Entry Alphabet Job Country






Ruth Getter Polak

M.A., Ph.D,  Boston University;

Senior Vice-President
and Chief Economist

Toronto Dominion Bank


Some excerpts from various sources:

"The Canadian economy is in the best shape it has been in more than a decade, and from an economist's point of view, this is about as good as it gets,'' says Ruth Getter, Senior Vice President and Chief Economist at TD Bank Financial Group. ``The Canadian economy is firing on all cylinders now -- with consumers, businesses, exports and governments all contributing to a well-balanced economic performance.'' Canadians can look forward to a steady improvement in the economy and in the job market, as well as low inflation and low interest rates in 1999 and 2000.

“In principle, Canada easily could close the gap with American productivity and living standards, says the chief economist of the TD Bank. "Just act like them," says Ruth Getter. A TD senior vice-president who holds American and Canadian citizenships, she lived in Boston for 20 years. "To get as rich as the U.S., all we have to do is work a lot harder, value making money above everything else, allow employers to fire workers on two weeks' notice even if they've been there 30 years, that sort of thing."
But Canadians should remember that money is not the measure of everything, Ms. Getter advises. "Personally, I could make more in the States. I work in Toronto because life is better here. It's more humane, less of a grind, less of a constant dog-eat-dog environment. But superior civility doesn't show up on economic charts." On the other hand, the chief economist insists, Canadians cannot afford to let the income disparities between the two countries grow any wider or they will find themselves in truly serious trouble. "A gap we can live with but not an ever-widening gap. The federal government must reduce taxes."

December 15, 1997
Canada's GDP Rose by 4.1%, Boding Well for U.S. Exports
Ruth Getter, chief economist at Toronto Dominion Bank, predicted that consumers won't be spooked by the interest-rate increases. Canadians recognize that interest rates remain near historically low levels despite the latest rise, she said.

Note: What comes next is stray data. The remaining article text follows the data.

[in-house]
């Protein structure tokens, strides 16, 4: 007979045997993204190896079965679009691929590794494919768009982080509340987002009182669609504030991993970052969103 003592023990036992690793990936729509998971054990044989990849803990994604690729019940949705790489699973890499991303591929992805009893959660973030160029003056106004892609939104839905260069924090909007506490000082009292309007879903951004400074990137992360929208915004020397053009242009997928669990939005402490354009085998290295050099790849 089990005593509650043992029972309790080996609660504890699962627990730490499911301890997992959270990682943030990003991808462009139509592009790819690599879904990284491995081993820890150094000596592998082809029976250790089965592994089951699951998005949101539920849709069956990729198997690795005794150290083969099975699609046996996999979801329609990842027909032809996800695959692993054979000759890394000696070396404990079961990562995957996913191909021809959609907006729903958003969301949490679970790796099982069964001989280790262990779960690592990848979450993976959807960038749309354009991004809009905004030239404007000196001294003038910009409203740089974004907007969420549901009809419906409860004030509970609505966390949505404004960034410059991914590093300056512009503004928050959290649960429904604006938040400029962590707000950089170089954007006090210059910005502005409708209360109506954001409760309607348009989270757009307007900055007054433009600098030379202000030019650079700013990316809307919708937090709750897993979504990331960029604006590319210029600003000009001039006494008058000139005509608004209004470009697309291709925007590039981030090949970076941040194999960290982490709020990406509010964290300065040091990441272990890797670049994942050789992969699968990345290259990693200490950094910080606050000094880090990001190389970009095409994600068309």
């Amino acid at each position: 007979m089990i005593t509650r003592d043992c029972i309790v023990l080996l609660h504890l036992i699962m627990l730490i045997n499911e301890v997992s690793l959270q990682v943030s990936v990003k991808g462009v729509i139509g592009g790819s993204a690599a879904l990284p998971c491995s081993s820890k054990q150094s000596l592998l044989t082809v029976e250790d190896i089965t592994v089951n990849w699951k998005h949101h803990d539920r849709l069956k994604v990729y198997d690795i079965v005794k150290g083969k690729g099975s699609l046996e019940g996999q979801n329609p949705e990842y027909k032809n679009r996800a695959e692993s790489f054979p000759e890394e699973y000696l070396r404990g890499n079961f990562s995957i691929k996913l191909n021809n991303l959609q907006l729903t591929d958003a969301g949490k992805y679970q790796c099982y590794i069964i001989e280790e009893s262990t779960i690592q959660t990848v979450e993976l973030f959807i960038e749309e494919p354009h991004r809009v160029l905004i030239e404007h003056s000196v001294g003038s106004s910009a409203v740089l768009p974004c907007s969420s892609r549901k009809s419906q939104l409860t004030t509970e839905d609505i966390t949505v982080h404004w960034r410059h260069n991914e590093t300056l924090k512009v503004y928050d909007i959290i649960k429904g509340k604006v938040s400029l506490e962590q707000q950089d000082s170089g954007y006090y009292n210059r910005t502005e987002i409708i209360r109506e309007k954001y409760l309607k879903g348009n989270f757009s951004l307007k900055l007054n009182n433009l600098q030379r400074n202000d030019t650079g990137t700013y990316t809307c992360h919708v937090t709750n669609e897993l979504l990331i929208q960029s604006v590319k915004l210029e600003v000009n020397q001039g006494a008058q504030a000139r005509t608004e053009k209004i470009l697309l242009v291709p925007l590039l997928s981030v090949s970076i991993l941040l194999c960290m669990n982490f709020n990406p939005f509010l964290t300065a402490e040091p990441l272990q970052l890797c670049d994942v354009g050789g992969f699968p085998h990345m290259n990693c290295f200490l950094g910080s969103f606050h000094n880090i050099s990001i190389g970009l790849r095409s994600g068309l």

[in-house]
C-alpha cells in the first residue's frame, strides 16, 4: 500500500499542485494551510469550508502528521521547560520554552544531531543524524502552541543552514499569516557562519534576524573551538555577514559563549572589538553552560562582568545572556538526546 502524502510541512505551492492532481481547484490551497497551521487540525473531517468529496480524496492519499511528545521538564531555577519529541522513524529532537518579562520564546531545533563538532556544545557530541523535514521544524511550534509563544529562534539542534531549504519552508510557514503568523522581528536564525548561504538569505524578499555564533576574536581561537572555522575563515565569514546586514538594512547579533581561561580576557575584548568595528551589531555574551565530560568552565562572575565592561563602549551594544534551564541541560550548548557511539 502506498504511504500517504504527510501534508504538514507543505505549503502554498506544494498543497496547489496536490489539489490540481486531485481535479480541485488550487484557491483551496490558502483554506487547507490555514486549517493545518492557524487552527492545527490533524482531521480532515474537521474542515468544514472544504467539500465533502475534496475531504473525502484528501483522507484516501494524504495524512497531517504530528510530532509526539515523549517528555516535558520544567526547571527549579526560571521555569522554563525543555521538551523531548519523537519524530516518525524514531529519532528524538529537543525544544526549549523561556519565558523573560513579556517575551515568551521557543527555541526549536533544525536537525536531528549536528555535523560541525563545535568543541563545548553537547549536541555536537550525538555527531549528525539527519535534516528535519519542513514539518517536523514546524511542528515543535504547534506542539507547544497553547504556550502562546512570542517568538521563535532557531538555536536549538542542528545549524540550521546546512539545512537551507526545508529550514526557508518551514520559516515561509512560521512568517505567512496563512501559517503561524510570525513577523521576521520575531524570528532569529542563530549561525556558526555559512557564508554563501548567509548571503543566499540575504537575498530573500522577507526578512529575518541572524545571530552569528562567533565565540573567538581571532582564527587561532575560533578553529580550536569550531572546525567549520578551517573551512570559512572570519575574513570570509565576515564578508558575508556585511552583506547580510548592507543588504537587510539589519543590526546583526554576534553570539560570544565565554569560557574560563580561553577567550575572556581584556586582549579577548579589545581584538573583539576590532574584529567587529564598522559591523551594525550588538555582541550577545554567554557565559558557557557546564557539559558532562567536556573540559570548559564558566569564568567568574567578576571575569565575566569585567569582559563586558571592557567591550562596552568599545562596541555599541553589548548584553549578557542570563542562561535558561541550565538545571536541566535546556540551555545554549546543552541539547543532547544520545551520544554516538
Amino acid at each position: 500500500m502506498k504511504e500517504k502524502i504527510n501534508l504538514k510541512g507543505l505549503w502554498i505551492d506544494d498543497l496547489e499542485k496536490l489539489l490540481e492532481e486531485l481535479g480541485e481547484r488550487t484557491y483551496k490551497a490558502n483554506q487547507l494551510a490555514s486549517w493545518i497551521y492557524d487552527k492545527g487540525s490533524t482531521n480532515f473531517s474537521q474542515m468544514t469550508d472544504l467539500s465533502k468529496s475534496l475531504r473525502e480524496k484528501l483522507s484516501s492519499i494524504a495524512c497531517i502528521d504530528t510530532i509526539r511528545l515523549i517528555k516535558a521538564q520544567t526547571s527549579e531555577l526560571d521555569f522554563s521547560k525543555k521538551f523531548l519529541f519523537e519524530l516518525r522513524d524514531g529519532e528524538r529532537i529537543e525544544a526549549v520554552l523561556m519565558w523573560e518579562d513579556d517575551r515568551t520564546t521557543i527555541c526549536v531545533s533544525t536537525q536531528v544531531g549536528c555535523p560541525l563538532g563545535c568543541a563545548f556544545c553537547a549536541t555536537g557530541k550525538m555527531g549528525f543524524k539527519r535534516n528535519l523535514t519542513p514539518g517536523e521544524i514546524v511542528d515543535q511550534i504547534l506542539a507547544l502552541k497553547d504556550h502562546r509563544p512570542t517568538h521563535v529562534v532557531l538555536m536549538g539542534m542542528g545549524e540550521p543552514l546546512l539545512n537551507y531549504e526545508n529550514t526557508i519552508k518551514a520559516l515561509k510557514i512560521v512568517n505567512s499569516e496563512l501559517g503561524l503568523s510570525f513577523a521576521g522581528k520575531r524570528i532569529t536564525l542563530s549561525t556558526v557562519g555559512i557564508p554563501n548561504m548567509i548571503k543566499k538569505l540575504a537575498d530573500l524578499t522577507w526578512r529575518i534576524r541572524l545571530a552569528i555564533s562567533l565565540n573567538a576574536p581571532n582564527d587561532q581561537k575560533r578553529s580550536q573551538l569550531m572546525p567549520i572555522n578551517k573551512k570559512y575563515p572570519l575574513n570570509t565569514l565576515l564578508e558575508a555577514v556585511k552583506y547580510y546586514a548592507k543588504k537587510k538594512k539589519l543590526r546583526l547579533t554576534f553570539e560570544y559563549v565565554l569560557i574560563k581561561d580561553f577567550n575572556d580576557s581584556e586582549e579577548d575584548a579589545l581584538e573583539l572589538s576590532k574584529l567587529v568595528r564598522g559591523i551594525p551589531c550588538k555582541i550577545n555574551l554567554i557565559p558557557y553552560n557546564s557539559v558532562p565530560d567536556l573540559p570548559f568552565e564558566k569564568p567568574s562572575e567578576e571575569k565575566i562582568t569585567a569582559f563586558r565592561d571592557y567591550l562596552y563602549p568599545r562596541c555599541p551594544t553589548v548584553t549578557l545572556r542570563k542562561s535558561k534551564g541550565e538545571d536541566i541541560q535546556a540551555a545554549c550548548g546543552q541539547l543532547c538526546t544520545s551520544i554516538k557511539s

Ms. Getter said the Canadian economy is in good shape, with no signs of inflationary pressure and a good margin of spare capacity. She predicted that the economy will grow about 3% to 3.5% in 1998.




At Toronto Dominion Bank, there's an increasing emphasis on supporting the bank's home-grown securities business. "The TD is unique among banks in that it built the securities busi­ness £rom the inside," says Ruth Getter, senior vice-president and chief econo­mist. "Our department serves both the traditional bank and the securities side, which has grown enormously over the last couple of years.

"More and more of our resources are being used on the securities side, because that's where the growth is coming. Bank lending and deposit­taking stuff is still there, but it's no longer the primary growth area. We do an enormous amount of travelling around the country, speaking to groups like investment forums."


Another distinction claimed by the TD is that it has the only economics de­partment that widely disseminates in­depth analyses of provincial finances. "We do comparisons, we write up the budgets and so on," says Getter. "This is very highly valued because there aren't many people doing it. It's useful to the bank and its clients, but also to the gov­ernments themselves. They're curious to know what the others are doing and they like to know where they stand.


"People buying bonds want some­thing independent from the credit-rating agencies. We provide a more objective or comprehensive view of how the differ­ent provinces stack up, of what their budgets really say and how much trouble they're in. This is read very widely not only in Canada but also overseas."






























































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